They are, Quantity, Inflection, Circumflex, Cadence, Emphasis, Pauses, Climax, and are simply special, unusual, peculiar combinations of two or more of the Essential Elements. An utterance may be given, or at least it may be conceived of, in which there will be no special Emphasis, Pauses, Cadence, Inflection, or Quantity, but we cannot even conceive of an utterance, much less illustrate it, in which there will not be Form, Quality, Force, Stress, Pitch, Movement, in some combination.

The Accidents are to utterance what vibrates or trills are to music, important, but not essential.

QUANTITY. Quantity is the length of time occupied in the utterance of syllables and words. It is a special combination of Form and Stress. Expulsive or Explosive Form, Radical Stress, will give Short Quantity; Effusive Form, Median or Thorough Stress, will invariably produce Long Quantity.

The power and beauty of vocal expression are dependent, to a great extent, on the proper use of Quantity. The music of the verse is sacrificed unless the nicest regard be paid to prolongation; without the observance of Long Quantity the grand and majestic passages of poetry and prose become flat and dry.

2. ā,

Long Quantity. Long Quantity is a prolongation of syllables and words greater than that in ordinary conversation. This prolongation will vary with the sentiment and emotion and the skill and power of the speaker.

To illustrate Long Quantity practice the following sounds, words, and sentences, prolonging each as much as possible, but being careful not to drawl the utterance,

EXERCISES. 1. ē, as in me.

66 ale. 3. ä,

66 father.
4. 7,

no.
5. 00, ooze
moon,

calm, balm,
tolls, rolls, noble.
1. O the long and dreary winter!
2. Hear the tolling of the bells !
3. O change! O wondrous change!

Long QUANTITY-WHEN USED. Long Quantity should be given in the expression of pathos, solemnity, sublimity, grandeur, reverence, adoration, shouting, calling, commanding, and other similar emotions and passions.

EXAMPLE: GRANDEUR AND SUBLIMITY. Long Quantity, Effusive Form, Orotund Quality, Energetic Force,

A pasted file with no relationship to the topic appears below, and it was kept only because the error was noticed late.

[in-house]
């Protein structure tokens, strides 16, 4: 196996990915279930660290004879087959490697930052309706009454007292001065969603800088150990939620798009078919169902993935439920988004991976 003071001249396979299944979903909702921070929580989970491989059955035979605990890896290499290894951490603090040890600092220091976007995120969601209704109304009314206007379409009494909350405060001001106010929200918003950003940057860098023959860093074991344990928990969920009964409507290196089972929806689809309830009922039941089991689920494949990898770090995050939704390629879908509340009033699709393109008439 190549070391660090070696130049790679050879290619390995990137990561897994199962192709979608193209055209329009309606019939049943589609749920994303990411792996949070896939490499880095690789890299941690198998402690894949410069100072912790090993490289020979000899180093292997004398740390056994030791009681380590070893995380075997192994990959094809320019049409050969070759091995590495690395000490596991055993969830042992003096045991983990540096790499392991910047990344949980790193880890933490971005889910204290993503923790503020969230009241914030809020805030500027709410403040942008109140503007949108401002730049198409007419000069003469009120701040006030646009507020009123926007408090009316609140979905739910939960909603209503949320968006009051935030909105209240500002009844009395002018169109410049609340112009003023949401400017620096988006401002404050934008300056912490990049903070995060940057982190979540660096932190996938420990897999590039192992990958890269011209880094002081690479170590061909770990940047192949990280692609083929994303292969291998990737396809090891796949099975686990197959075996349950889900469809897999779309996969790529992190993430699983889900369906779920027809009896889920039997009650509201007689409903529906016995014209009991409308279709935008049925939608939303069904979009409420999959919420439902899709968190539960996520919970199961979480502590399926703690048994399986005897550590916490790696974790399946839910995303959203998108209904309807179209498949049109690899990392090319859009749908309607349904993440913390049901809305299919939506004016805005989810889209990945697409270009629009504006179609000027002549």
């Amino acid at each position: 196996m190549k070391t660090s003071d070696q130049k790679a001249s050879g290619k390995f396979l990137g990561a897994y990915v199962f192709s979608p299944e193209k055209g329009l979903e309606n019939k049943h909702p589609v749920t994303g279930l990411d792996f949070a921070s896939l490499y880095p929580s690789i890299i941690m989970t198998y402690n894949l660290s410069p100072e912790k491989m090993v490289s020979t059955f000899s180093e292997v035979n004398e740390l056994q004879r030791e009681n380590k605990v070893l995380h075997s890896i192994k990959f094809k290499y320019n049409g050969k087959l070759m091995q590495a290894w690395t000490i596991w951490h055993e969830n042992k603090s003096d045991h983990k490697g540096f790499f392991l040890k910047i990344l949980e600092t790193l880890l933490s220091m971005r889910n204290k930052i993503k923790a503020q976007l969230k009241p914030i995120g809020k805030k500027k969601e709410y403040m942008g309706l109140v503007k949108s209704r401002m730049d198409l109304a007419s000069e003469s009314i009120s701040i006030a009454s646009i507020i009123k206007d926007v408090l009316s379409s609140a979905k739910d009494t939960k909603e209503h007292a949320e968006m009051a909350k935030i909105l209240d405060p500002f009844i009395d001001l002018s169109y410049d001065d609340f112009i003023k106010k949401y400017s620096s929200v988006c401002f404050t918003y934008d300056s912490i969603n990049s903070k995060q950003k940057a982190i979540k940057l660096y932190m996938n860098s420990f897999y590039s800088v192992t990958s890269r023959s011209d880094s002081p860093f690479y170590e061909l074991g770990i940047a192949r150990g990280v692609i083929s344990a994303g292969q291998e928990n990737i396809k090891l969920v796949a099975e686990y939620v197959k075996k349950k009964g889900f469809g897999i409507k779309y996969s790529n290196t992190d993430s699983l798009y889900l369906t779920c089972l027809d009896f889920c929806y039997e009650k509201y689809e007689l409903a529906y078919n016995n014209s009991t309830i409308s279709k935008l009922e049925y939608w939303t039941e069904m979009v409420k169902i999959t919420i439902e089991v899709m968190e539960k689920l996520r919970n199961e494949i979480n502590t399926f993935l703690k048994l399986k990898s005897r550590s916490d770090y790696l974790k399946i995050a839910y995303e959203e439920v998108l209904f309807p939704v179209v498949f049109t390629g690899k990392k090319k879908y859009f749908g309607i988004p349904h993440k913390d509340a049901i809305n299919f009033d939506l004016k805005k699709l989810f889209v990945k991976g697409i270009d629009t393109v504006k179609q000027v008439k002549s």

Median Stress, Low Pitch, Slow Movement.

Apostrophe to the Ocean.

LORD BYRON.

1. Roll on, thou deep and dark blue Ocean, roll!

Ten thousand fleets sweep over thee in vain;
Man marks the earth with ruin--his control

Stops with the shore: upon the watery plain,

The wrecks are all thy deed, nor doth remain
A shadow of man's ravage, save bis own
When for a moment, like a drop of rain,

He sinks into thy depths with bubbling groan, Without a grave, unknelled, uncoffined, and unknown. 2. Thou glorious mirror, where the Almighty's form

Glasses itself in tempests; in all time,
Calm or convulsed-in breeze, or gale, or storm,

Icing the pole, or in the torrid clime
Dark heaving; boundless, endless, and sublime-
The image of Eternity—the throne
Of the Invisible; even from out thy slime

The monsters of the deep are made; each zone
Obeys thee: thou go'st forth, dread, fathomless, alone.

QUESTIONS. 1. What is an Accident of Vocal Expression ? 2. What is the difference between an Accident and an Essential

Element of Vocal Expression ? 3. Detine Quantity. 4. Of what Essential Elements is it composed ? 5. What is said of the importance of Quantity ? 6. Define Long Quantity. 7. Is it fixed or variable ? 8. When is it used ? 9. Why does the selection require Long Quantity ?

LESSON XLVII.

Short Quantity. Short Quantity is short, quick utterance of syllables and words.

It is much shorter than the tones of ordinary conversation. It is a combination of Expulsive or Explosive Form, Radical or Final Stress.